Hong Kong’s top court on Wednesday quashed a conviction against former leader Donald Tsang for misconduct in public office, bringing to a close a legal battle that had tarnished his reputation after what had been a stellar career.
Tsang, Hong Kong’s second leader since the city’s 1997 handover from British to Chinese rule, was the territory’s most senior official to be charged with a criminal offence. He had pleaded not guilty to misconduct charges in late 2015.
The Court of Appeal sent Tsang back to jail in July 2018 for 12 months following the dismissal of an appeal and he was released in January after suffering health issues throughout his sentence.
Tsang was jailed on a charge of misconduct in public office for failing to declare certain dealings with a business tycoon.
The Court of Final Appeal on Wednesday quashed his conviction and sentence, and said there would be no retrial.
“The appellant has already suffered what the Court of Appeal considered a just punishment for the offence in respect of which he would be re-tried,” the court said in its ruling.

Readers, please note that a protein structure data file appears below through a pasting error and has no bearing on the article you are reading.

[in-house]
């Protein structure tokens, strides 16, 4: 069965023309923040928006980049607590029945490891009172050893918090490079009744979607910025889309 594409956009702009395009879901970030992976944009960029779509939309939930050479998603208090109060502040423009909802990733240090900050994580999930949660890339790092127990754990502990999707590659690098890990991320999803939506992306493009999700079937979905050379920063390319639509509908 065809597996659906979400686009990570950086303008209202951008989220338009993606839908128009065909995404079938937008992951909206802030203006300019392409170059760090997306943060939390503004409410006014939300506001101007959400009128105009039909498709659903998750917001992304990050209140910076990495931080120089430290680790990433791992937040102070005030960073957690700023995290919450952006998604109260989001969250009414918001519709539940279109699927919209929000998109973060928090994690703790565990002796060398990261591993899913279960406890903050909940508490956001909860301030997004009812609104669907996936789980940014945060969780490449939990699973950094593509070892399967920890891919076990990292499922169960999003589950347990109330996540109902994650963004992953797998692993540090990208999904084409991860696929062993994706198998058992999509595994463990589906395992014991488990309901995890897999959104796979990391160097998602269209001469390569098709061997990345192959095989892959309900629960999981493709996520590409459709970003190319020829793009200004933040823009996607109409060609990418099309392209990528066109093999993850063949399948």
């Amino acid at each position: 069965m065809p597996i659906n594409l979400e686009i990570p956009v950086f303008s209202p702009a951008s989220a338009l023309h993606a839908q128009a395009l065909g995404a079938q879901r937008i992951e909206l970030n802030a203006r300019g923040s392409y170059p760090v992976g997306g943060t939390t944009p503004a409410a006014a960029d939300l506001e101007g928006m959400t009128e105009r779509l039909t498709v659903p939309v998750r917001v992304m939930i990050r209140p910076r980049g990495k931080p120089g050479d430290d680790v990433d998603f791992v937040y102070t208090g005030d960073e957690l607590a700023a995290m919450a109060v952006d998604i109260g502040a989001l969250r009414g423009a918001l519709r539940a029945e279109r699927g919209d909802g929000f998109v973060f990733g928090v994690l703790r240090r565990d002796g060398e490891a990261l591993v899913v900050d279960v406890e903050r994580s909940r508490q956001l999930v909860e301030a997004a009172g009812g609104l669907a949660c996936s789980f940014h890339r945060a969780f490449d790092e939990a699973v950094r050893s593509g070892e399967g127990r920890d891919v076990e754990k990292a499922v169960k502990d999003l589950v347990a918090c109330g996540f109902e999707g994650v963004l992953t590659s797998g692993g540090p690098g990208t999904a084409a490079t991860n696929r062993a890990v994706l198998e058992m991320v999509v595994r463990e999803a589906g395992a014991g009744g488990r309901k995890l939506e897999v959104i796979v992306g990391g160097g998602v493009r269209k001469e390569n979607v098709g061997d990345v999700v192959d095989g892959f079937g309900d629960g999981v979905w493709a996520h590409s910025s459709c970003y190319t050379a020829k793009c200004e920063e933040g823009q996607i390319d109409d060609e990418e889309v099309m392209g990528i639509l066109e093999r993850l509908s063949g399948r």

“That weighs heavily in favour of a conclusion that the interests of justice do not require a new trial. There should not be such an order.”
Tsang, known for his love of bow ties, received a knighthood from Britain’s Queen Elizabeth. He was respected for pushing political reforms and helping to stave off speculative attacks on the Hong Kong dollar during the 1997 financial crisis.
The legal battle began in 2015 when Tsang was charged with misconduct in public office in a trial that centred around allegations of lavish spending on overseas duty visits and taking trips with tycoons by private jet and luxury yacht.
Tsang and his defence had stressed his years of upstanding public service during the trial. They maintained that he had done nothing wrong.
Reporting By Anne Marie Roantree; Editing by Michael Perry
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